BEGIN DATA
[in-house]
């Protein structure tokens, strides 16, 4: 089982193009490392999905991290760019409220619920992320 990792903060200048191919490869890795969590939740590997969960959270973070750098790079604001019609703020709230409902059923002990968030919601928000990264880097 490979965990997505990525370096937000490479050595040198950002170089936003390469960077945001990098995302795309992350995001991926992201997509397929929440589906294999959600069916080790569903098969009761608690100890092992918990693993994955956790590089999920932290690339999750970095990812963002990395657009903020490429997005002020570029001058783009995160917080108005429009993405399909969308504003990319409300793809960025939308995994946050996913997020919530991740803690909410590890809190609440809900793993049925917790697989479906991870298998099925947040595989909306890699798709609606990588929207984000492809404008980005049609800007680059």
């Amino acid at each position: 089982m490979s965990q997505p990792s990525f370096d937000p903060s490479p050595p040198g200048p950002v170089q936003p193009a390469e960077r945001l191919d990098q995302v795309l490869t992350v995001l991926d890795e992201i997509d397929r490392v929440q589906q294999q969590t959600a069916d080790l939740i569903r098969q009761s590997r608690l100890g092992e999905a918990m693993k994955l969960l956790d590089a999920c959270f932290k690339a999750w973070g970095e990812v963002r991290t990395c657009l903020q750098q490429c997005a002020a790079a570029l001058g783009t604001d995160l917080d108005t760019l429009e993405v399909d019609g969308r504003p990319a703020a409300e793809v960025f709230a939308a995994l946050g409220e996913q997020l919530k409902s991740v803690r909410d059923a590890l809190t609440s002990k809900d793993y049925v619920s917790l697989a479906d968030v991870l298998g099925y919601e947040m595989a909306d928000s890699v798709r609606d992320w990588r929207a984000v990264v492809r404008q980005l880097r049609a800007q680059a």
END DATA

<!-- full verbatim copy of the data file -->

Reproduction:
[in-house]
């Protein structure tokens, strides 16, 4: 089982193009490392999905991290760019409220619920992320 990792903060200048191919490869890795969590939740590997969960959270973070750098790079604001019609703020709230409902059923002990968030919601928000990264880097 490979965990997505990525370096937000490479050595040198950002170089936003390469960077945001990098995302795309992350995001991926992201997509397929929440589906294999959600069916080790569903098969009761608690100890092992918990693993994955956790590089999920932290690339999750970095990812963002990395657009903020490429997005002020570029001058783009995160917080108005429009993405399909969308504003990319409300793809960025939308995994946050996913997020919530991740803690909410590890809190609440809900793993049925917790697989479906991870298998099925947040595989909306890699798709609606990588929207984000492809404008980005049609800007680059």
């Amino acid at each position: 089982m490979s965990q997505p990792s990525f370096d937000p903060s490479p050595p040198g200048p950002v170089q936003p193009a390469e960077r945001l191919d990098q995302v795309l490869t992350v995001l991926d890795e992201i997509d397929r490392v929440q589906q294999q969590t959600a069916d080790l939740i569903r098969q009761s590997r608690l100890g092992e999905a918990m693993k994955l969960l956790d590089a999920c959270f932290k690339a999750w973070g970095e990812v963002r991290t990395c657009l903020q750098q490429c997005a002020a790079a570029l001058g783009t604001d995160l917080d108005t760019l429009e993405v399909d019609g969308r504003p990319a703020a409300e793809v960025f709230a939308a995994l946050g409220e996913q997020l919530k409902s991740v803690r909410d059923a590890l809190t609440s002990k809900d793993y049925v619920s917790l697989a479906d968030v991870l298998g099925y919601e947040m595989a909306d928000s890699v798709r609606d992320w990588r929207a984000v990264v492809r404008q980005l880097r049609a800007q680059a």